Mutual Funds For Dummies
By Stanley Bing

(FORTUNE Magazine) – Now that the market is roaring back to simple mediocrity, investors are thinking of ways to invest wisely, spread risk, and maximize opportunities to grow value while at the same time maintaining shirt integrity. As always, mutual funds are high on anybody's list.

With increasing frequency, investors are looking to find attractively themed mutual funds that express their social, political, fashion, or dietary choices. So today we offer a bouquet of funds that could, just maybe, turn the next decade into one of prosperity, hope, and fun. Readers are reminded that the statements that follow are forward-looking, backward-looking, and occasionally sideways-glancing; contain little valuable information; are loaded with risks both real and imaginary; and should be heeded with discretion or, better still, not at all.

With all that in mind, onward!

First on my list of options is always the Chickenheart Fund for the Weak-Livered. This approach offers the cowardly investor a group of safe securities that will go nowhere but up, albeit slowly, unless they fail to do so, in which case they will almost certainly remain rock-solid, most of the time, except when they go down, if only slightly, one would hope. Included on this list are all the investments people have been making for years, agglomerated into one attractive, well-balanced package of stocks in the fields of computers and their software, telecommunications, health care, tiny switches that have something to do with the Internet, and other industries that are going nowhere but up for the next couple of thousand years. Right now my portfolio has lost only 52% of its value, and I'm sure this fund could do much better ... until deflation arrives.

For those a little more daring comes the Vice Fund. This group operates under the principle that man's bad habits will always be with him, and also her, for women are by no means immune to wickedness, although they are somewhat better overall than men are. Falling under this broad umbrella are makers of distilled spirits, producers of wine and beer, tobacco merchants, and purveyors of salami, bacon, and fatty cheese. Fur is included. Because a fair portion of our destructive energy comes from electricity and fossil fuels, nuclear power and oil companies are represented here, as are companies that provide the ordnance to keep our reserves of oil around the world safe from those who would use them for improper purposes.

At the opposite end of the scale is the Prince Mishkin Fund, a quiver of ethical arrows aimed at the heart of rapacious global capitalism. In this collection are, for instance, cosmetics companies that do not torture animals in the fabrication of their products ... although, come to think of it, there are those who believe that cosmetics themselves pander to the insecurities of women, particularly young women, so perhaps cosmetics is not a perfect example. Food companies that provide low-cost products to the poor are a good choice, except that it's possible they sometimes sell goods that don't meet standards for human consumption in more affluent nations, which could be a problem for sticklers. Developers of renewable energy resources are attractive, particularly since so many are priced under $1. Also on the list are pharmaceutical firms that provide drugs cheaply to the elderly. Let me know if you find one.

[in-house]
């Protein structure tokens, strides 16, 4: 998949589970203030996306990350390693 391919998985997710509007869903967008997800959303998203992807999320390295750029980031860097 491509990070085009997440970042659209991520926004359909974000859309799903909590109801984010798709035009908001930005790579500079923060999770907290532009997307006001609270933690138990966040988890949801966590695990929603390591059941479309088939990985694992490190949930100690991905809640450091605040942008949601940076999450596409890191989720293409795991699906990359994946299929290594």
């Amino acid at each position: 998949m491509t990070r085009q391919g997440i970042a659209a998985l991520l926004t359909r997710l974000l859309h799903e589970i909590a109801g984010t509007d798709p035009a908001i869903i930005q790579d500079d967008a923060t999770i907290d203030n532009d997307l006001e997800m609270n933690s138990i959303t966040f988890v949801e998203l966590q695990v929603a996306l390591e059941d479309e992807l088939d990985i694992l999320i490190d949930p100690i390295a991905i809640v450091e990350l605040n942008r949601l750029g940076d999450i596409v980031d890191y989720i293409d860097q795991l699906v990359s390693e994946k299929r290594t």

There's the Poppinger Hedge Everything Fund. It is run by a canny collection of short, bald economists who work at evaluating the tiny differences between what certain commodities are trading at and what they might be trading at in the next couple of days, minutes, or seconds. They also look at the cost of money, which is generally pretty outrageous, I think you'll agree. They then take the differentials and bet both ways on them and at the end come out with teeny profits of just a penny or two, and sometimes even a ha'penny or less, on each transaction. At times, in fact, it adds up to nothing more than a couple of trading stamps and a little lint. But those who have a couple of hundred thousand dollars to play with can reap profits in the high three figures, and those with a couple of billion at their disposal can be in clover.

Perhaps most controversial is the new Moguls Inc. Fund, which tracks the personal investments of 12 power brokers who have made their fortunes in the market and show no sign of slippage. There are few moments as proud, possibly, as when you are able to tell a hushed gathering that you just bought a big piece of something because Sandy Weill did too.

Finally, there is the very exclusive, very select enterprise known as Federally Insured Banks, In-Ground Safes, and Hefty Bags. The name is self-explanatory, I think.

I'll give you three guesses where I'm putting my money, and the first two don't count.